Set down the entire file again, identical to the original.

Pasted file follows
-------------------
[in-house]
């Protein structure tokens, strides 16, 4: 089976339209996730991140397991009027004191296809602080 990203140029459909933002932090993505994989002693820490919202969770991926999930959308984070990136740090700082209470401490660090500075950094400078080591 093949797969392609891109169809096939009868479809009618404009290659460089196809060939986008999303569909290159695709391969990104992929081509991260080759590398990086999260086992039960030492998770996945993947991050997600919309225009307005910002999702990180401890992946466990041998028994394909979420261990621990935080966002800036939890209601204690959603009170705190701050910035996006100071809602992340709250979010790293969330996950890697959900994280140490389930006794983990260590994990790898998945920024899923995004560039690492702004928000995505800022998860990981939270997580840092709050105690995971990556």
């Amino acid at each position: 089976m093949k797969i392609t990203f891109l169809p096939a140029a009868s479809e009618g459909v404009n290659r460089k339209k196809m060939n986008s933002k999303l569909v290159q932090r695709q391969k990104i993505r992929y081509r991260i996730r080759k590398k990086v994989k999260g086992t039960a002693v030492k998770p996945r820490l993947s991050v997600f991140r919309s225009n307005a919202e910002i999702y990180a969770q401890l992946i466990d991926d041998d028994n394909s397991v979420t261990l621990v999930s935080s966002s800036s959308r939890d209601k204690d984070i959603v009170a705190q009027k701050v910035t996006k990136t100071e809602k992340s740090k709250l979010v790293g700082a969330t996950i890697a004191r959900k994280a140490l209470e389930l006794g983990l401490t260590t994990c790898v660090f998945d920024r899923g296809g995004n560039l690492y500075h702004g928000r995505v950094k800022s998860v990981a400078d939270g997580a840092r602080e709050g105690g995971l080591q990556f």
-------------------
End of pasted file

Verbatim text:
[in-house]
């Protein structure tokens, strides 16, 4: 089976339209996730991140397991009027004191296809602080 990203140029459909933002932090993505994989002693820490919202969770991926999930959308984070990136740090700082209470401490660090500075950094400078080591 093949797969392609891109169809096939009868479809009618404009290659460089196809060939986008999303569909290159695709391969990104992929081509991260080759590398990086999260086992039960030492998770996945993947991050997600919309225009307005910002999702990180401890992946466990041998028994394909979420261990621990935080966002800036939890209601204690959603009170705190701050910035996006100071809602992340709250979010790293969330996950890697959900994280140490389930006794983990260590994990790898998945920024899923995004560039690492702004928000995505800022998860990981939270997580840092709050105690995971990556």
């Amino acid at each position: 089976m093949k797969i392609t990203f891109l169809p096939a140029a009868s479809e009618g459909v404009n290659r460089k339209k196809m060939n986008s933002k999303l569909v290159q932090r695709q391969k990104i993505r992929y081509r991260i996730r080759k590398k990086v994989k999260g086992t039960a002693v030492k998770p996945r820490l993947s991050v997600f991140r919309s225009n307005a919202e910002i999702y990180a969770q401890l992946i466990d991926d041998d028994n394909s397991v979420t261990l621990v999930s935080s966002s800036s959308r939890d209601k204690d984070i959603v009170a705190q009027k701050v910035t996006k990136t100071e809602k992340s740090k709250l979010v790293g700082a969330t996950i890697a004191r959900k994280a140490l209470e389930l006794g983990l401490t260590t994990c790898v660090f998945d920024r899923g296809g995004n560039l690492y500075h702004g928000r995505v950094k800022s998860v990981a400078d939270g997580a840092r602080e709050g105690g995971l080591q990556f």